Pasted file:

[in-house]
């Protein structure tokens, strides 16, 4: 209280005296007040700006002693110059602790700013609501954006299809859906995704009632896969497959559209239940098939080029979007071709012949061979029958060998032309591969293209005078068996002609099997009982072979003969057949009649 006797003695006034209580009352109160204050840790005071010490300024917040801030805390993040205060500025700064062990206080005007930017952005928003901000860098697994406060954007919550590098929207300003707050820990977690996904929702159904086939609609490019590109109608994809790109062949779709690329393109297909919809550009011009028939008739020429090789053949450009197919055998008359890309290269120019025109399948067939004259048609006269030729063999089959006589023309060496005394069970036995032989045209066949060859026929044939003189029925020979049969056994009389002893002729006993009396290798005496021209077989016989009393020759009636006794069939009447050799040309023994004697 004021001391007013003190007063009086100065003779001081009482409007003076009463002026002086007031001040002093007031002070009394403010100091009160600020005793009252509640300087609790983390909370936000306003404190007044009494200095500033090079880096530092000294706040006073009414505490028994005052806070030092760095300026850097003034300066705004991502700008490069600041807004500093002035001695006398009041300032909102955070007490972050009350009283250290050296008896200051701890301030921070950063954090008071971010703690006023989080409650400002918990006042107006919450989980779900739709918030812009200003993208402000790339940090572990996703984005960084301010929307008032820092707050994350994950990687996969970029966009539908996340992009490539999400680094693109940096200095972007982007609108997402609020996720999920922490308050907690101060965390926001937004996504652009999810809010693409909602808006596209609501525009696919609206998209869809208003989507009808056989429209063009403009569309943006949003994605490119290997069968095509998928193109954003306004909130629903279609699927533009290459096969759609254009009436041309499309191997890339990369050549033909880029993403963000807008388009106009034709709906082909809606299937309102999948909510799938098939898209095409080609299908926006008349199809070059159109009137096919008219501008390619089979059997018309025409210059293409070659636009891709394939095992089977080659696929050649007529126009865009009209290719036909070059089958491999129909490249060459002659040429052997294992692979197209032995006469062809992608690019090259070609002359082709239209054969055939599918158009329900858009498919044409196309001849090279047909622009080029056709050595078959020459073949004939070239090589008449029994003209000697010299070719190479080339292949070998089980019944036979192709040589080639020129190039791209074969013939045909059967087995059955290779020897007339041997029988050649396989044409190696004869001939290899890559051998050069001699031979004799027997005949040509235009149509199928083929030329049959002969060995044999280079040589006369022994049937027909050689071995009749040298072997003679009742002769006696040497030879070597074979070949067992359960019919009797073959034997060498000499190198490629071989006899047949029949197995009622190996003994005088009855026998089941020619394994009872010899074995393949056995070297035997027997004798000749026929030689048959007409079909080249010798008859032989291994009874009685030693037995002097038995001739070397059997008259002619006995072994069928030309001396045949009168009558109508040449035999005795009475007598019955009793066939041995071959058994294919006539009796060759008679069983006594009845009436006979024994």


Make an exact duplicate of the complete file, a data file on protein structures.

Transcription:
[in-house]
């Protein structure tokens, strides 16, 4: 209280005296007040700006002693110059602790700013609501954006299809859906995704009632896969497959559209239940098939080029979007071709012949061979029958060998032309591969293209005078068996002609099997009982072979003969057949009649 006797003695006034209580009352109160204050840790005071010490300024917040801030805390993040205060500025700064062990206080005007930017952005928003901000860098697994406060954007919550590098929207300003707050820990977690996904929702159904086939609609490019590109109608994809790109062949779709690329393109297909919809550009011009028939008739020429090789053949450009197919055998008359890309290269120019025109399948067939004259048609006269030729063999089959006589023309060496005394069970036995032989045209066949060859026929044939003189029925020979049969056994009389002893002729006993009396290798005496021209077989016989009393020759009636006794069939009447050799040309023994004697 004021001391007013003190007063009086100065003779001081009482409007003076009463002026002086007031001040002093007031002070009394403010100091009160600020005793009252509640300087609790983390909370936000306003404190007044009494200095500033090079880096530092000294706040006073009414505490028994005052806070030092760095300026850097003034300066705004991502700008490069600041807004500093002035001695006398009041300032909102955070007490972050009350009283250290050296008896200051701890301030921070950063954090008071971010703690006023989080409650400002918990006042107006919450989980779900739709918030812009200003993208402000790339940090572990996703984005960084301010929307008032820092707050994350994950990687996969970029966009539908996340992009490539999400680094693109940096200095972007982007609108997402609020996720999920922490308050907690101060965390926001937004996504652009999810809010693409909602808006596209609501525009696919609206998209869809208003989507009808056989429209063009403009569309943006949003994605490119290997069968095509998928193109954003306004909130629903279609699927533009290459096969759609254009009436041309499309191997890339990369050549033909880029993403963000807008388009106009034709709906082909809606299937309102999948909510799938098939898209095409080609299908926006008349199809070059159109009137096919008219501008390619089979059997018309025409210059293409070659636009891709394939095992089977080659696929050649007529126009865009009209290719036909070059089958491999129909490249060459002659040429052997294992692979197209032995006469062809992608690019090259070609002359082709239209054969055939599918158009329900858009498919044409196309001849090279047909622009080029056709050595078959020459073949004939070239090589008449029994003209000697010299070719190479080339292949070998089980019944036979192709040589080639020129190039791209074969013939045909059967087995059955290779020897007339041997029988050649396989044409190696004869001939290899890559051998050069001699031979004799027997005949040509235009149509199928083929030329049959002969060995044999280079040589006369022994049937027909050689071995009749040298072997003679009742002769006696040497030879070597074979070949067992359960019919009797073959034997060498000499190198490629071989006899047949029949197995009622190996003994005088009855026998089941020619394994009872010899074995393949056995070297035997027997004798000749026929030689048959007409079909080249010798008859032989291994009874009685030693037995002097038995001739070397059997008259002619006995072994069928030309001396045949009168009558109508040449035999005795009475007598019955009793066939041995071959058994294919006539009796060759008679069983006594009845009436006979024994």